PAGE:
“Subsidising fossils fuels, one of the biggest causes of climate change is, incompatible with the EU’s commitment to avoiding catastrophic climate change,” said Maeve McLynn, policy officer at CAN Europe. “If we are going to have a clean energy system by 2050 then funding should be stopped immediately and phased out completely by 2020 in the EU,” she added. 

In contrast to the huge subsidies for the fossil fuel industry, the EU only started delivering climate finance in 2010. The overall contribution to climate finance amounted to just €7.34bn between 2010 and 2012. In addition, EU Member States are falling short of reaching their fair share of the agreed 100 bn dollar goal for climate finance by 2020.

“The money that goes to developing countries to help them cope with climate change is tiny when compared to the billions spent in fossil fuel subsidies,” says Meera Ghani, Policy and Advocacy Officer for Climate Justice in CIDSE. “We should not make already rich polluting companies richer with public money, instead we should support low carbon development and climate resilience where it matters most. The EU needs to put its money where its mouth is when it comes to measures that will help us stay well below the 2 degree threshold.”

A major finding of the report is that several systematic barriers exist to the phase out of fossil fuel subsidies and use. There is no agreed global or European definition for subsidies, commitments made have been voluntary and no agreed reporting method has meant little or no progress on phase out. The report calls on the EU to implement a reporting mechanism and facilitate access to information on subsidies.

“Having a clear definition for fossil fuel subsidies, regular financial reporting and greater transparency on data are three crucial missing pieces in phasing out fossil fuel use and subsidies,” concluded Maeve McLynn, CAN Europe policy officer.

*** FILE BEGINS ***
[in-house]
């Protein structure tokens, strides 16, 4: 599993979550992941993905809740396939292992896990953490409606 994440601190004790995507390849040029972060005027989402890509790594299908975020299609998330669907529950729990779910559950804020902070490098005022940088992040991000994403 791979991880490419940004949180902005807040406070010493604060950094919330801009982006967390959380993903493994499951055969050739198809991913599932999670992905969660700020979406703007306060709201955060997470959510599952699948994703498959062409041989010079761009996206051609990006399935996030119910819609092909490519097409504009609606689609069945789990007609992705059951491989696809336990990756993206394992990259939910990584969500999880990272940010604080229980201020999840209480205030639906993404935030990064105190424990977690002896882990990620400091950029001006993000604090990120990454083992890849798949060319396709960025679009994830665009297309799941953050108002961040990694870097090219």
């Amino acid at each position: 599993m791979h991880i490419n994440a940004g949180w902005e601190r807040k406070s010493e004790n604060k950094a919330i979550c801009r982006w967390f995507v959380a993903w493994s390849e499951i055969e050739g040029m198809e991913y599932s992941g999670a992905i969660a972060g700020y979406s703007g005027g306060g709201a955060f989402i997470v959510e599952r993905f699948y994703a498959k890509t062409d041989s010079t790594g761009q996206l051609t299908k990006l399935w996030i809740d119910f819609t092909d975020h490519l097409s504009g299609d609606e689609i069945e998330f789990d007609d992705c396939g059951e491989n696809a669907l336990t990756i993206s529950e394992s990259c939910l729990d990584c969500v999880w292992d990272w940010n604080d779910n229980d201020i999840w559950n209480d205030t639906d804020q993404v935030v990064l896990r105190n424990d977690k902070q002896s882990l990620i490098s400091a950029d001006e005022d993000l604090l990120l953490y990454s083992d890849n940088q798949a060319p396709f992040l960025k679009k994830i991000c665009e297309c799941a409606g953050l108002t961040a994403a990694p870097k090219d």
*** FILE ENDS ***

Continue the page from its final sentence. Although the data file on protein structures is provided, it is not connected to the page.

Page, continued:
Download the report here: http://caneurope.org/resources/doc_view/2493-missing-pieces-steps-to-phasing-out-dirty-fossil-fuel-subsidies-in-europe

NOTES

1. The findings show that the ten wealthiest EU countries (by GDP) have spent at least €78bn on fossil fuel production subsidies between 1999-2013. This is a minimal figure and does not necessarily include externalities or export credit agency funds.

2. Climate Action Network (CAN) Europe is Europe's largest coalition working on climate and energy issues. With over 120 member organisations in more than 25 European countries, CAN Europe works to prevent dangerous climate change and promote sustainable climate and energy policy in Europe.

3.  CIDSE is an alliance of Catholic development agencies.

4. All figures are based on data available between 1999-2013

Contacts

Maeve McLynn, CAN Europe Policy Officer - Email: This email address is being protected from spambots. You need JavaScript enabled to view it. Tel: +32 494 525 737 (In Lima. Local number +51 9 727 402 49)

Meera Ghani, CIDSE Climate Justice Policy Officer - E-mail: This email address is being protected from spambots. You need JavaScript enabled to view it. Tel: + 32 2 233 37 56

Matthew Keys, CAN Europe Communications Coordinator- Email: This email address is being protected from spambots. You need JavaScript enabled to view it. Tel: +32 497 700 372

Markus Drake – CIDSE Media and Communications Officer Email: This email address is being protected from spambots. You need JavaScript enabled to view it. Tel: +32 2 028 240 73

Media contact

   Ania Drazkiewicz
   Communications Coordinator
   Direct line: +32 2894 4675
   Email: ania/at/caneurope.org